Paul Soros was a Hungarian-born shipping innovator and magnate, philanthropist and forward-thinking entrepreneur. He was, according to his younger brother, the billionaire George Soros, "a big-picture man". Both hugely successful brothers had learned from their father "to go against the rules when they are wrong".
Arriving in the United States in 1948 with $17 and a Leica camera to his name, Paul went on to establish in 1956 a multi-million pound business, Soros Associates, designing and engineering ports and offshore terminals to deal with the processing of, usually mined, bulk raw materials, such as coal, bauxite and iron ore. Through his innovations, international trade and production patterns shifted and his company dominated the industry with projects in over 90 countries. His son Peter said, "His genius was seeing what everyone was seeing and finding new ways to solve interesting problems."
In 1989, with a number of awards, patents in materials handling and off-shore technology, and having authored many technical papers, Soros sold the company. He reinvested some of his vast fortune with his brother into industrial and mining ventures.
In 1997, in gratitude for the life the US had given them, Soros and his wife Daisy, also a Hungarian émigré, established Paul & Daisy Soros Fellowships, a foundation to provide grants to struggling new immigrants or their children for graduate study. To date, the foundation's $75 million endowment fund has helped more than 400 students. Soros later said, "My story is riches to rags to riches again. I was lucky to survive. The rest was relatively easy."
Paul Schwartz was born into a prosperous Jewish family in Budapest, Hungary in 1926. His father, Tividar, was a lawyer and Esperantist, a promoter of the artificial language designed to bridge the differences between cultures and languages; he had been a prisoner of war during and after the First World War until he escaped from Russia and rejoined his family in Budapest in 1921; his mother, Elizabeth, had helped run her family's thriving silk business.
The family enjoyed a privileged upbringing with summers spent on an island on the River Danube, and Paul became an accomplished and talented skier and tennis player. In 1936 his father changed the family name to Soros, meaning "will soar" in Esperanto, in response to the growing anti-Semitism emanating from Nazi Germany. Life continued, however, relatively normally until the Nazi occupation of Budapest in March 1944. Tividar then scattered his family to safe houses around the city with fake identity papers denoting them as Christians.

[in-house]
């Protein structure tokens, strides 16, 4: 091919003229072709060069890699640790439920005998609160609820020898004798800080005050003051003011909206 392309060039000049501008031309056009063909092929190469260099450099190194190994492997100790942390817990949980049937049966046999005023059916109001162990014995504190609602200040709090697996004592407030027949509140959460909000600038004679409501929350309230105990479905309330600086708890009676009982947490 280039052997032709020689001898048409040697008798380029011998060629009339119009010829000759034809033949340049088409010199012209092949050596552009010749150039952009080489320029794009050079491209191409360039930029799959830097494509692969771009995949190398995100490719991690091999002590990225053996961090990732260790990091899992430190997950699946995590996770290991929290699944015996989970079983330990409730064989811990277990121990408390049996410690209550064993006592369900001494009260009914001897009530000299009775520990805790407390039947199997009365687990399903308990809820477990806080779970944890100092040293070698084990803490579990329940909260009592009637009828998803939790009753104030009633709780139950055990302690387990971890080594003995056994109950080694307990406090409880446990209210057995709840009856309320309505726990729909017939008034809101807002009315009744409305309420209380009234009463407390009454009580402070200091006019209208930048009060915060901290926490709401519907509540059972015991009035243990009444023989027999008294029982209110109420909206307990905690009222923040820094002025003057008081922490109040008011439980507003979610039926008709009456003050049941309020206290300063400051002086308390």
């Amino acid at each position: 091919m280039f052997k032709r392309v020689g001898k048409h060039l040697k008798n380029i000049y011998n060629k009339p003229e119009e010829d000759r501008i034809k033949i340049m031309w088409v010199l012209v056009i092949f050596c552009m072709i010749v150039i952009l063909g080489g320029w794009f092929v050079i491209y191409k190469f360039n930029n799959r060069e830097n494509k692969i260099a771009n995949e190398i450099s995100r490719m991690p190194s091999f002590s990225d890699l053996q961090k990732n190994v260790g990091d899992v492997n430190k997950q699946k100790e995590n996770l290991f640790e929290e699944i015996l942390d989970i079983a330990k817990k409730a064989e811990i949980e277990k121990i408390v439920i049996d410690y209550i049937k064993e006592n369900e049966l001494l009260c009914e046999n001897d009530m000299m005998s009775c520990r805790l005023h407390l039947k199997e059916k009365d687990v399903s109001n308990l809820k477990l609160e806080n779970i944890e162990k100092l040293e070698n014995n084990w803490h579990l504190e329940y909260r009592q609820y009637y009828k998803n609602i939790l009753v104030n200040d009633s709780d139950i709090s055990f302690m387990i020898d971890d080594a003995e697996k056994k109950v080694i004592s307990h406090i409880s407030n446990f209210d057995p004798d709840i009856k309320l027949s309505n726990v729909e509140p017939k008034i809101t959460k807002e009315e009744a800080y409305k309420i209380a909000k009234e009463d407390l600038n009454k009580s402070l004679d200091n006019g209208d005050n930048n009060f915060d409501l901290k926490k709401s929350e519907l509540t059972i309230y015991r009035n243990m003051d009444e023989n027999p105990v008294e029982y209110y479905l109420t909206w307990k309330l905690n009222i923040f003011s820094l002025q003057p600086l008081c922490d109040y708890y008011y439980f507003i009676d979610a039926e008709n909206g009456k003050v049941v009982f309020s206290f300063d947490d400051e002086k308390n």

The Russians arrived in February 1945, and Paul was captured and accused of being a fugitive SS officer. Along with thousands of other Hungarian men he was force-marched east to Russia. Paul later wrote, "I knew that, after the bridge, there were no more villages, just open country. With snow on the ground there was no way to get away or hide." So as the prisoners and their Russian guards squeezed across the bridge, he recalled, "I simply made a run for it." He escaped the guards' notice and hid in a burned-out farmhouse and watched the column pass for about an hour before walking back to Budapest.
He began to study engineering at the University of Budapest and was picked for the 1948 Winter Olympic ski team. He was carrying a leg injury but hid this. En route to Switzerland via Austria, he defected, eventually arriving in the US. George had fled earlier, spending time in London and at the London School of Economics before moving across the Atlantic. They were reunited in 1956.
Paul found work as a tennis pro following a serious skiing injury which cost him a kidney, before winning a scholarship to St Lawrence University in northern New York State; he later enrolled at Polytechnic Institute of Brooklyn. In exchange for his studies, he coached the college ski team.
Upon graduation, Soros had a number of engineering sales jobs before joining Hewitt Robins International, a maker of conveyor belting and industrial hose, as a sales engineer in the export department. It was while on a trip to South America that Soros had his "eureka" moment and, remembering his boating days on the Danube, he designed a low-cost iron-ore loading system for a port in Chile. His systems of floating piers saved time and money by allowing the ever-larger cargo ships to be loaded while moored to buoys rather than having to bring them into purpose-built ports, which in any case would need building. The company went global and he eventually sold it to an Italian state-owned company.
Thereafter Soros and his wife, whom he had married in 1951, became philanthropists while also running an investment company and sitting on the board of his brother George's company, Quantum Industrial Holdings. Soros sponsored many events and became a patron of the New York Philharmonic and Metropolitan Opera, and a trustee and benefactor of Polytechnic University, which he praised for "giving the sons of janitors who possess a work ethic a chance to move into the middle class". He later served as a Special UN Ambassador to Morocco and Jordan.
Viewed as a gentleman, Soros continued his sporting pursuits well into his eighties despite a number of serious injuries, including losing an eye in a golfing accident. In his memoir, which he entitled American (Con)quest, he wrote that after he had reached 65 his taxable income exceeded $100 million a year. His lifestyle, however, was not lavish. "I find conspicuous consumption in bad taste and something of an insult to people who have to work hard to make ends meet," he wrote. Soros is survived by his wife, Daisy and two sons; a daughter died in a car accident.
Paul Schwartz (Paul Soros), entrepreneur and philanthropist: born Budapest 1926; married Daisy 1951 (two sons, and one daughter deceased); died New York 15 June 2013.